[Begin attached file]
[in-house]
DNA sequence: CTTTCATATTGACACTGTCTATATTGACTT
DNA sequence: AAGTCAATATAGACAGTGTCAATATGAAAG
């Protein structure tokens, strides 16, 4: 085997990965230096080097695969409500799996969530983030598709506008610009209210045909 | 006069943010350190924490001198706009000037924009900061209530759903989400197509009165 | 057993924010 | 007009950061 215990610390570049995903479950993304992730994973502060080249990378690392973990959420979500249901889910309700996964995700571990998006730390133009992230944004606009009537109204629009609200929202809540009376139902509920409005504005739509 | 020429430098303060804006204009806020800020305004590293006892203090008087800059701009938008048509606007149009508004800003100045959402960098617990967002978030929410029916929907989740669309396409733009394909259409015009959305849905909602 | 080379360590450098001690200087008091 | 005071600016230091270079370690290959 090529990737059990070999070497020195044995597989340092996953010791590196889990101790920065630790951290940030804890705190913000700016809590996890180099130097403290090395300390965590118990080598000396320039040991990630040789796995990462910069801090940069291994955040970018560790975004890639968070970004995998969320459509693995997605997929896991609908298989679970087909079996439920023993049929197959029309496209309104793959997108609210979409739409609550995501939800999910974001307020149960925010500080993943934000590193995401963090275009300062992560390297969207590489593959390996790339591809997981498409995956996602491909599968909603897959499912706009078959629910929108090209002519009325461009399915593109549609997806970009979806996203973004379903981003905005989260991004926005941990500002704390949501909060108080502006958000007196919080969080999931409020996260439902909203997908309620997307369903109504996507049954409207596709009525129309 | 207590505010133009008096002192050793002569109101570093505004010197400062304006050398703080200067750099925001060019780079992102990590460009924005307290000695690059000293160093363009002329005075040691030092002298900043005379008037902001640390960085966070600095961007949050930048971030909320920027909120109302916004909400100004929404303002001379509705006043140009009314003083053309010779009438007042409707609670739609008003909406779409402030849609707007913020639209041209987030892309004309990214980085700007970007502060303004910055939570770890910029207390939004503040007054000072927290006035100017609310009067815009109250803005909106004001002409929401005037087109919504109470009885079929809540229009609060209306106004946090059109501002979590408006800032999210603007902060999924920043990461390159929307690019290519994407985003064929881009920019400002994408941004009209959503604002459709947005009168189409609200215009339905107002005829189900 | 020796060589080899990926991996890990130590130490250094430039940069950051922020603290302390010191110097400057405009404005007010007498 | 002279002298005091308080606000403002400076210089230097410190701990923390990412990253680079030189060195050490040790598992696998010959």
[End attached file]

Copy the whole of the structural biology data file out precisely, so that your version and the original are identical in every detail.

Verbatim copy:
[in-house]
DNA sequence: CTTTCATATTGACACTGTCTATATTGACTT
DNA sequence: AAGTCAATATAGACAGTGTCAATATGAAAG
């Protein structure tokens, strides 16, 4: 085997990965230096080097695969409500799996969530983030598709506008610009209210045909 | 006069943010350190924490001198706009000037924009900061209530759903989400197509009165 | 057993924010 | 007009950061 215990610390570049995903479950993304992730994973502060080249990378690392973990959420979500249901889910309700996964995700571990998006730390133009992230944004606009009537109204629009609200929202809540009376139902509920409005504005739509 | 020429430098303060804006204009806020800020305004590293006892203090008087800059701009938008048509606007149009508004800003100045959402960098617990967002978030929410029916929907989740669309396409733009394909259409015009959305849905909602 | 080379360590450098001690200087008091 | 005071600016230091270079370690290959 090529990737059990070999070497020195044995597989340092996953010791590196889990101790920065630790951290940030804890705190913000700016809590996890180099130097403290090395300390965590118990080598000396320039040991990630040789796995990462910069801090940069291994955040970018560790975004890639968070970004995998969320459509693995997605997929896991609908298989679970087909079996439920023993049929197959029309496209309104793959997108609210979409739409609550995501939800999910974001307020149960925010500080993943934000590193995401963090275009300062992560390297969207590489593959390996790339591809997981498409995956996602491909599968909603897959499912706009078959629910929108090209002519009325461009399915593109549609997806970009979806996203973004379903981003905005989260991004926005941990500002704390949501909060108080502006958000007196919080969080999931409020996260439902909203997908309620997307369903109504996507049954409207596709009525129309 | 207590505010133009008096002192050793002569109101570093505004010197400062304006050398703080200067750099925001060019780079992102990590460009924005307290000695690059000293160093363009002329005075040691030092002298900043005379008037902001640390960085966070600095961007949050930048971030909320920027909120109302916004909400100004929404303002001379509705006043140009009314003083053309010779009438007042409707609670739609008003909406779409402030849609707007913020639209041209987030892309004309990214980085700007970007502060303004910055939570770890910029207390939004503040007054000072927290006035100017609310009067815009109250803005909106004001002409929401005037087109919504109470009885079929809540229009609060209306106004946090059109501002979590408006800032999210603007902060999924920043990461390159929307690019290519994407985003064929881009920019400002994408941004009209959503604002459709947005009168189409609200215009339905107002005829189900 | 020796060589080899990926991996890990130590130490250094430039940069950051922020603290302390010191110097400057405009404005007010007498 | 002279002298005091308080606000403002400076210089230097410190701990923390990412990253680079030189060195050490040790598992696998010959």